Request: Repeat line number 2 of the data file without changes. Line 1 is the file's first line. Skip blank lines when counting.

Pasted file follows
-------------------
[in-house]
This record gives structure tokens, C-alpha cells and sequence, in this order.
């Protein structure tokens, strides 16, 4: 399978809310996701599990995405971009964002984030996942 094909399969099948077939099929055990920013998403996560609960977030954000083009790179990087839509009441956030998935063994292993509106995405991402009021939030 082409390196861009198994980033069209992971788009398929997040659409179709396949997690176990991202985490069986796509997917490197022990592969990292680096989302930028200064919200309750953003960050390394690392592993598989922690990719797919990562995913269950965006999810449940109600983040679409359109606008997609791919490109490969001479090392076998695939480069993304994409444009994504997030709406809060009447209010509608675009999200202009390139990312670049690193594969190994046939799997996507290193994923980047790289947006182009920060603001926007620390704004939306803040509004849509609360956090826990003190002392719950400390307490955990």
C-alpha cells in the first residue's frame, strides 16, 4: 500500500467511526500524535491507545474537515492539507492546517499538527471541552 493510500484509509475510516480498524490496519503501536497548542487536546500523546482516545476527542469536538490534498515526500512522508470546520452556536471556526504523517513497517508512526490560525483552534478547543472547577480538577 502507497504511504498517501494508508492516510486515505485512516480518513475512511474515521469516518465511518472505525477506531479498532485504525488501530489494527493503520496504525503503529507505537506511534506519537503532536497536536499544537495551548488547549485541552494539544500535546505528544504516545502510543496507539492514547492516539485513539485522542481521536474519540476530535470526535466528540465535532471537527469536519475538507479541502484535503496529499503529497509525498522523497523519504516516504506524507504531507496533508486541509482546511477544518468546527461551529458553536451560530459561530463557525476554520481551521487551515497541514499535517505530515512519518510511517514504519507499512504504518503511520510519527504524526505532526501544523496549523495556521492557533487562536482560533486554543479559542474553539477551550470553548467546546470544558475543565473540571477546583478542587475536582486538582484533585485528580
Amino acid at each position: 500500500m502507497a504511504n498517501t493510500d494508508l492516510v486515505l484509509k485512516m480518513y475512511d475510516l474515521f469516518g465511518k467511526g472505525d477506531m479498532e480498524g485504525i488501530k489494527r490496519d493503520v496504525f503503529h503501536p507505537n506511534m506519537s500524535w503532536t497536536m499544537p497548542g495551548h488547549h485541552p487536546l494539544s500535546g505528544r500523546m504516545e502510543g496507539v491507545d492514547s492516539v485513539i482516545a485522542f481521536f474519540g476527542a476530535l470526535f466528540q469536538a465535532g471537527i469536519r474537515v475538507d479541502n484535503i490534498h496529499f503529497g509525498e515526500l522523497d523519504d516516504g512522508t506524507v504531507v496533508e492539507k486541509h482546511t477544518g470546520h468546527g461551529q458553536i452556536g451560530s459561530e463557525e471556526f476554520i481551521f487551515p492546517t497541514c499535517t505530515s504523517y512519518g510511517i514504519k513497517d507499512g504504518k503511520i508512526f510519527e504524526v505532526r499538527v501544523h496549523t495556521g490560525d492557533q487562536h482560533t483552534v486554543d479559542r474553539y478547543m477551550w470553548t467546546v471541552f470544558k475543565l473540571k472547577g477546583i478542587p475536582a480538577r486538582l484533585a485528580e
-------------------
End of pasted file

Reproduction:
This record gives structure tokens, C-alpha cells and sequence, in this order.